Everything You Need to Know about Adhesive Converting

What is Tensile Strength?

Posted by Sue Chambers Mar 19, 2014 5:06:00 AM

When you look over a data sheet for a specific product you will find loads of information from technical specs, to application uses, and how to apply the adhesive for maximize its features. Recently we discussed elongation and how this can be an important factor when selecting adhesives. Today we will look at Tensile Strength.

Tensile Strength – The maximum force or stress a material can withstand while being pulled apart from both ends before failing or breaking.


Tensile Strength Diagram where force pulls the tape from both ends. Tensile Strength shows the force pulling apart the tape from both ends.

Tensile Strength is a key piece of data when selecting adhesives to determine the strength and durability of the material. This figure is often expressed as the pounds per inch of width (lbs./in. width) or N/100mm. For example, 3M VHB can have anywhere from 55 to 160 lbs./in^2 tensile strength. As long as the load applied via stretching is below the tensile strength of the material, the material will not fail. The elastic behavior of materials extends to a "yield point," which denotes when the deformations are completely recoverable. Adhesive tape has the added benefit of having a yield point that is very close if not identical to its normal tensile strength, so the material can withstand the tension over and over again.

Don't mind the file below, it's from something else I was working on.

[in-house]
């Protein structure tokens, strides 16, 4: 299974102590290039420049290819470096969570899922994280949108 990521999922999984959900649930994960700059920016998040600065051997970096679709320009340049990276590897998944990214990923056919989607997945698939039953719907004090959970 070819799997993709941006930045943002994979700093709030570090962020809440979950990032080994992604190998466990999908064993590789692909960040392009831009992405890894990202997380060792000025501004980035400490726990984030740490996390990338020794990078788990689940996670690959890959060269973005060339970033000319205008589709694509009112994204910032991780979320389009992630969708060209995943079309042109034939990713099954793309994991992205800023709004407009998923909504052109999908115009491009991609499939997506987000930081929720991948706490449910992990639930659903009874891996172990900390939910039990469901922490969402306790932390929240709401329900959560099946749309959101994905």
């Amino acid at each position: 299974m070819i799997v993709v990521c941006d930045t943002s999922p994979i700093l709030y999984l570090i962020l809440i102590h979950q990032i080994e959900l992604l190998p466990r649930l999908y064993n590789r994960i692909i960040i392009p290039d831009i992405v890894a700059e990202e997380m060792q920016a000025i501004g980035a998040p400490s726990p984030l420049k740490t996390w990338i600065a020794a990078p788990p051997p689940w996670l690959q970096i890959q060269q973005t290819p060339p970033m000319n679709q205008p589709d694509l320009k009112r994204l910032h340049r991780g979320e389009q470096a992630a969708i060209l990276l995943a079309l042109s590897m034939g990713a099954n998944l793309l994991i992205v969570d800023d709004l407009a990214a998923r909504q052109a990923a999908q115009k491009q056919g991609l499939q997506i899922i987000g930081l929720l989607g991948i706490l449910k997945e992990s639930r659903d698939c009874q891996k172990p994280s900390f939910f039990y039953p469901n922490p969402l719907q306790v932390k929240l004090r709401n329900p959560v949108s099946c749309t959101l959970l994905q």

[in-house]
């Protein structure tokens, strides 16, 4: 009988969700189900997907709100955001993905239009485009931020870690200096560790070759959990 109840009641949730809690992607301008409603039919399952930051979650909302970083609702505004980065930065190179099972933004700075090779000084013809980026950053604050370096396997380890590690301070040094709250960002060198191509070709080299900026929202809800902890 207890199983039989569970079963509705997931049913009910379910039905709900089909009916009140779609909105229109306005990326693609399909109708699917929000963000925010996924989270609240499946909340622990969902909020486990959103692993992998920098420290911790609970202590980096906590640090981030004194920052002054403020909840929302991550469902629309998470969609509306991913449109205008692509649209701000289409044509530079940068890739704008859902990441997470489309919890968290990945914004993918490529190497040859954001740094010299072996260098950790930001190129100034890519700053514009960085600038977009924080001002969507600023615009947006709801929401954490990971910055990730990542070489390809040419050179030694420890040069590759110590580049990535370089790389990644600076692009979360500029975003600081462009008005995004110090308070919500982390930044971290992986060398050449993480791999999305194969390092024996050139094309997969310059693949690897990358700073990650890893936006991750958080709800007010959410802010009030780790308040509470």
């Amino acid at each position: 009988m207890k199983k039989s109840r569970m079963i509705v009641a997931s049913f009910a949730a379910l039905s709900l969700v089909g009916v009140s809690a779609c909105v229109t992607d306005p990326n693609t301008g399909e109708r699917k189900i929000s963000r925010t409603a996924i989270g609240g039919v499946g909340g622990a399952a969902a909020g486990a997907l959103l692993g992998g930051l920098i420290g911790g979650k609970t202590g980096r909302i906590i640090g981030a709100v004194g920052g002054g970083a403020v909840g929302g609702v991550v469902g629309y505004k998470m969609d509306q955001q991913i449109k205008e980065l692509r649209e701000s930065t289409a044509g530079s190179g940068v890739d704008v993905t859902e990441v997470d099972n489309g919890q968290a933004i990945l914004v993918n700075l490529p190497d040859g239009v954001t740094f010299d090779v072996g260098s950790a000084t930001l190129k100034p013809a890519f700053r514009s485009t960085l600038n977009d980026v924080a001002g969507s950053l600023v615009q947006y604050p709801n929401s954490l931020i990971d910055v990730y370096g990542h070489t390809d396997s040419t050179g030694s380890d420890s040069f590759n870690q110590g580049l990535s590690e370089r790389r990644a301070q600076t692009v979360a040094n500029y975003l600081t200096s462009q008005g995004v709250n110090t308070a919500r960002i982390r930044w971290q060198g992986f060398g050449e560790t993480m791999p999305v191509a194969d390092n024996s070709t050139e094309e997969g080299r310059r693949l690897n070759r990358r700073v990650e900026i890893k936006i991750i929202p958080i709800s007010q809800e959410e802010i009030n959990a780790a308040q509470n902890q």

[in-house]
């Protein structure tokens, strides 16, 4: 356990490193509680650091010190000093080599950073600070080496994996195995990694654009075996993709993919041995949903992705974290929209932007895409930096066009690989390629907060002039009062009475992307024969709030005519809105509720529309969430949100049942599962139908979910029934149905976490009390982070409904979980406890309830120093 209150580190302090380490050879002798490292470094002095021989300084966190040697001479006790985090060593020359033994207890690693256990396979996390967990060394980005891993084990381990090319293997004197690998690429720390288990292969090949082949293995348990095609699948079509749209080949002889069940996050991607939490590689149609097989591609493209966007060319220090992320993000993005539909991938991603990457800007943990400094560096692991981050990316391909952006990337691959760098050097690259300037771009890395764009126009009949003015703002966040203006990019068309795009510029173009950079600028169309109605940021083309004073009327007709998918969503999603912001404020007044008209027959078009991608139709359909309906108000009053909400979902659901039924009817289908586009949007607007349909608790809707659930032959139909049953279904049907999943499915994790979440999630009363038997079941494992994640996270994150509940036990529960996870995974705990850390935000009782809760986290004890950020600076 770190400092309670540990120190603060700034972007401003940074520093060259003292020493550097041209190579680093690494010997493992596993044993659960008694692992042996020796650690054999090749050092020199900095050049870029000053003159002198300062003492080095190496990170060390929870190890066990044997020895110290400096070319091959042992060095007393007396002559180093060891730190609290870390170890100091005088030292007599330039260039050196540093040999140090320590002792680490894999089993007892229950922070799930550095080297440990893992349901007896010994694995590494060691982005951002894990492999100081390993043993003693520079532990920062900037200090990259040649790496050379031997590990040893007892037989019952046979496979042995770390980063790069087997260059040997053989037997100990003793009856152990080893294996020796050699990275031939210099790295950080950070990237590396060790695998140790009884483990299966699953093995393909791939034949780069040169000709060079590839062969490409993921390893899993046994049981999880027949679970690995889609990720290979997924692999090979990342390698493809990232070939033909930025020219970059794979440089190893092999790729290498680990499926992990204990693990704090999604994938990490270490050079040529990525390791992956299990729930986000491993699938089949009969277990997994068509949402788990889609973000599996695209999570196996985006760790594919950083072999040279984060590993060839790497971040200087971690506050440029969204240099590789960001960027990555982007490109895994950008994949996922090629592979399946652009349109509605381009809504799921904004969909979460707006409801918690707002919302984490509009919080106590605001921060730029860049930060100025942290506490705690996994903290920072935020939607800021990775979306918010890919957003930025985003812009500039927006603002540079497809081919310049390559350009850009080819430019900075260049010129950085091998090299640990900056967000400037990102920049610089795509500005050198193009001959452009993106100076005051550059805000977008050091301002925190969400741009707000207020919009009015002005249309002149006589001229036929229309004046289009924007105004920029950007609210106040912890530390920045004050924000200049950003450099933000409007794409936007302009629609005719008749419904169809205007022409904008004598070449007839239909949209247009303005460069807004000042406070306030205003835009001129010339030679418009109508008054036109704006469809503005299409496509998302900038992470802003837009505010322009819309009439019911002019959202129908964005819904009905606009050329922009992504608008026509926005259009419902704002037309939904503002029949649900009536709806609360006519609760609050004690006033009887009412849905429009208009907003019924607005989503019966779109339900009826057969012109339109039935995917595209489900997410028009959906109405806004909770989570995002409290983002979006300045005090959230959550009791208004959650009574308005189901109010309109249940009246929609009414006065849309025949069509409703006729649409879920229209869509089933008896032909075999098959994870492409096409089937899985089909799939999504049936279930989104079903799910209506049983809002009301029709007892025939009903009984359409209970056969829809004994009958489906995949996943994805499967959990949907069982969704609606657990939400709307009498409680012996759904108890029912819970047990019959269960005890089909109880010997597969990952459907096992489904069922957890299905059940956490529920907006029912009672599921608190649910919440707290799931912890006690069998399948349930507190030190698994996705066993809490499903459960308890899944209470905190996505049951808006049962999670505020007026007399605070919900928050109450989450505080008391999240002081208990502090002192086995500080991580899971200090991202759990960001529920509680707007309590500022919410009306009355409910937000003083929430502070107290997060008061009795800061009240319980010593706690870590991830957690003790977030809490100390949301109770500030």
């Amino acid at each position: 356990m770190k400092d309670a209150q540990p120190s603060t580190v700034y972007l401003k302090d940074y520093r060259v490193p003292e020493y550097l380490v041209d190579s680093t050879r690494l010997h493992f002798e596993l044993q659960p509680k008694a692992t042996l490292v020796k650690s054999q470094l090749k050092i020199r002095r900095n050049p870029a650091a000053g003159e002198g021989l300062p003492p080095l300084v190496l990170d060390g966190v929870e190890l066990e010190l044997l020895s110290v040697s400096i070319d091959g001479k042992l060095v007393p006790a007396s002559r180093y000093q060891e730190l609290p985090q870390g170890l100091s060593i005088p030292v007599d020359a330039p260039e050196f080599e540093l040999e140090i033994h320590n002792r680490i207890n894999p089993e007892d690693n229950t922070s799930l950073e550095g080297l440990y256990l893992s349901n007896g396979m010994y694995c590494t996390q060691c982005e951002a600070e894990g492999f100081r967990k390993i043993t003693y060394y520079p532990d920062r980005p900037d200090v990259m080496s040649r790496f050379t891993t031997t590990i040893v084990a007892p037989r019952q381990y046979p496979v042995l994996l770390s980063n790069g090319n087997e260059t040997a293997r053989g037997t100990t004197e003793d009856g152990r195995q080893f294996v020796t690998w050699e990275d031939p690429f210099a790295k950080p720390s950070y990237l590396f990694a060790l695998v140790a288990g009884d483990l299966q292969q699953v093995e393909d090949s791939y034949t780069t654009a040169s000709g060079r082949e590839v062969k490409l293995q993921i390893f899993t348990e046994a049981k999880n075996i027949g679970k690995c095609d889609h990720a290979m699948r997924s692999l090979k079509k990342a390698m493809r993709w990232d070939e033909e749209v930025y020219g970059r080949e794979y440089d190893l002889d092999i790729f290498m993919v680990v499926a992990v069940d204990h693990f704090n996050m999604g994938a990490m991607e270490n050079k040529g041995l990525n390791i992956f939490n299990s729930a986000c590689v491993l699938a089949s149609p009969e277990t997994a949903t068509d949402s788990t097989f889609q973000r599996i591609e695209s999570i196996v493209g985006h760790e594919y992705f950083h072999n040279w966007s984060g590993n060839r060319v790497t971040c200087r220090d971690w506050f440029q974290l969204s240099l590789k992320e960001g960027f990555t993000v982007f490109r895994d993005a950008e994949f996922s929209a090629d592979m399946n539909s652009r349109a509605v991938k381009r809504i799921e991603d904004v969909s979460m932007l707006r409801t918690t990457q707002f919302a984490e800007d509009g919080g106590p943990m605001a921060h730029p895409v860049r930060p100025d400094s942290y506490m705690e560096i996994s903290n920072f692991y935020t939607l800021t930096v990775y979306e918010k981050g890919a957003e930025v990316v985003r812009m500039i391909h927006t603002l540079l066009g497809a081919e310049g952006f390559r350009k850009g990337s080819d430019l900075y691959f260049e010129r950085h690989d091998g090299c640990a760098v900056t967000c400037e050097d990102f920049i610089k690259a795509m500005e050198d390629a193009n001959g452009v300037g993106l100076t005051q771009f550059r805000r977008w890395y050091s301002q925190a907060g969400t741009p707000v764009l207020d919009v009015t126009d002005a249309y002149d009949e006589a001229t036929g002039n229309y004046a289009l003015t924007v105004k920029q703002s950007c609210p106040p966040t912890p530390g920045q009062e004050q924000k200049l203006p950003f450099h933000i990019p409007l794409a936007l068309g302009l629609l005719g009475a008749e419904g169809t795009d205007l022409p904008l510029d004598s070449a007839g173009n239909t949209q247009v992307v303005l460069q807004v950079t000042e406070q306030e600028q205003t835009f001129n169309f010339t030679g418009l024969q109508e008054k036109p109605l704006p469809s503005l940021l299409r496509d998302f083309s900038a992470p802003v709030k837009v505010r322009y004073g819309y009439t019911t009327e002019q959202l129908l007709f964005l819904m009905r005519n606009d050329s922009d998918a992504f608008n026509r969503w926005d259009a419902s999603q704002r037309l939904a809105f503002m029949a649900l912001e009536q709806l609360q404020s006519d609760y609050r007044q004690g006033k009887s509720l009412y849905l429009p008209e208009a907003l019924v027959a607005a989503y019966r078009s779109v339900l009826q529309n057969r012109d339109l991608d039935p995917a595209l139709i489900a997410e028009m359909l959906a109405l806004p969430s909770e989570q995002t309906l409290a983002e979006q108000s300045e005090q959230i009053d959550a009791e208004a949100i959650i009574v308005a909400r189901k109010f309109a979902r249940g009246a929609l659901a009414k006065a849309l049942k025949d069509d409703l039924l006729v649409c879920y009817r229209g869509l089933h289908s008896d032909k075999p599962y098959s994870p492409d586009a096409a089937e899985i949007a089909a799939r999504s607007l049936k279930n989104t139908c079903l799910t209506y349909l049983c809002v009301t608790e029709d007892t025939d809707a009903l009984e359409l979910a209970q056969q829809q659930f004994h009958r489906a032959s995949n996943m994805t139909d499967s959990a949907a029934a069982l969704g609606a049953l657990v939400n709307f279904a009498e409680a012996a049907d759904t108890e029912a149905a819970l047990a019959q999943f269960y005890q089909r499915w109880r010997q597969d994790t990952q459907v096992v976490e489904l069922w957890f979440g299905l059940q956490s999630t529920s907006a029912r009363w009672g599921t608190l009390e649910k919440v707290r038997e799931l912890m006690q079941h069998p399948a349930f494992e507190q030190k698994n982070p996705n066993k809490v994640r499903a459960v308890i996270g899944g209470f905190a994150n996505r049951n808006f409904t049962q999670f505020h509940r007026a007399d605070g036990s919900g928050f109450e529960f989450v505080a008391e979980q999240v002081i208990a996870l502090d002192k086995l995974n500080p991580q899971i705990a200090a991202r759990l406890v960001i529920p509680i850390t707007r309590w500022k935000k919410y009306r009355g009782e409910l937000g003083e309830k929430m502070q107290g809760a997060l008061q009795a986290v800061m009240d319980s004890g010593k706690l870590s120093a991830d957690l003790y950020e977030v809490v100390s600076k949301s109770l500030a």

Tensile Strength is important to note when using adhesive to bond materials. Bonded joints will face stresses of all sorts including tension (Tensile), compression, shear, cleavage, and peel. Applying an adhesive that cannot withstand the necessary stresses will result in failure of the adhesive and potentially failure from the parts you are bonding or the entire application.

Elements Tensile Strength (lbs/In^2)
Aluminum 5801 to 7251
Copper 30,457
Gold 14,503
Lead 1740
Concrete 435
Rubber 2175


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Sue Chambers

Written by Sue Chambers

President and CEO of Strouse